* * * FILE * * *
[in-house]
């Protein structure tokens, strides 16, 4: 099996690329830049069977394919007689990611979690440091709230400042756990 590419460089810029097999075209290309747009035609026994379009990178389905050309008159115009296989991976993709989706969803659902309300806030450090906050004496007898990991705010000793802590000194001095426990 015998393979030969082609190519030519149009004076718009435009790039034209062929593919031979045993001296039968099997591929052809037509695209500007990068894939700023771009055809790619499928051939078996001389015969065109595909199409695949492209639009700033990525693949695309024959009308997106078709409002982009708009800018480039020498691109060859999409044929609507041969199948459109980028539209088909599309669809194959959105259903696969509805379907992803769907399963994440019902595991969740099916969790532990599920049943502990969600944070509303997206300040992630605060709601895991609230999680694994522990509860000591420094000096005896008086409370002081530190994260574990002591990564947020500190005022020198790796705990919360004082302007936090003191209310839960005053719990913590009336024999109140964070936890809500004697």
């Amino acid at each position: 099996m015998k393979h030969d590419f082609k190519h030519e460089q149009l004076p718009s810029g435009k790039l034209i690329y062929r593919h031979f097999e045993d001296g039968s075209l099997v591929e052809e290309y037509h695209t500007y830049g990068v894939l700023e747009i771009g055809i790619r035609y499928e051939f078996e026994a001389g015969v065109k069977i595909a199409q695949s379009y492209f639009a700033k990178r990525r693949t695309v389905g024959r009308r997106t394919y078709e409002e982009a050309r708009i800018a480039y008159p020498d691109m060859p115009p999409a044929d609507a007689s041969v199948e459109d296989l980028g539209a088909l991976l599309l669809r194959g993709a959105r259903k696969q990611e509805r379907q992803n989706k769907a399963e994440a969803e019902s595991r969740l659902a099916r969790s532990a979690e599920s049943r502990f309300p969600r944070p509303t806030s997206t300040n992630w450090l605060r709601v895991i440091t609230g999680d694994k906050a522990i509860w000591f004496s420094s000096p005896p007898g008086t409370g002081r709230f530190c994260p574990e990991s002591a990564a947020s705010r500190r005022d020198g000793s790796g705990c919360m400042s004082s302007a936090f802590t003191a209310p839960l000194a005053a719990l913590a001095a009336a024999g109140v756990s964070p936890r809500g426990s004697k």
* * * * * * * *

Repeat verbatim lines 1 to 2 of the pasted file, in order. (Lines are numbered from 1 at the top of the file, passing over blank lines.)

[in-house]
């Protein structure tokens, strides 16, 4: 099996690329830049069977394919007689990611979690440091709230400042756990 590419460089810029097999075209290309747009035609026994379009990178389905050309008159115009296989991976993709989706969803659902309300806030450090906050004496007898990991705010000793802590000194001095426990 015998393979030969082609190519030519149009004076718009435009790039034209062929593919031979045993001296039968099997591929052809037509695209500007990068894939700023771009055809790619499928051939078996001389015969065109595909199409695949492209639009700033990525693949695309024959009308997106078709409002982009708009800018480039020498691109060859999409044929609507041969199948459109980028539209088909599309669809194959959105259903696969509805379907992803769907399963994440019902595991969740099916969790532990599920049943502990969600944070509303997206300040992630605060709601895991609230999680694994522990509860000591420094000096005896008086409370002081530190994260574990002591990564947020500190005022020198790796705990919360004082302007936090003191209310839960005053719990913590009336024999109140964070936890809500004697």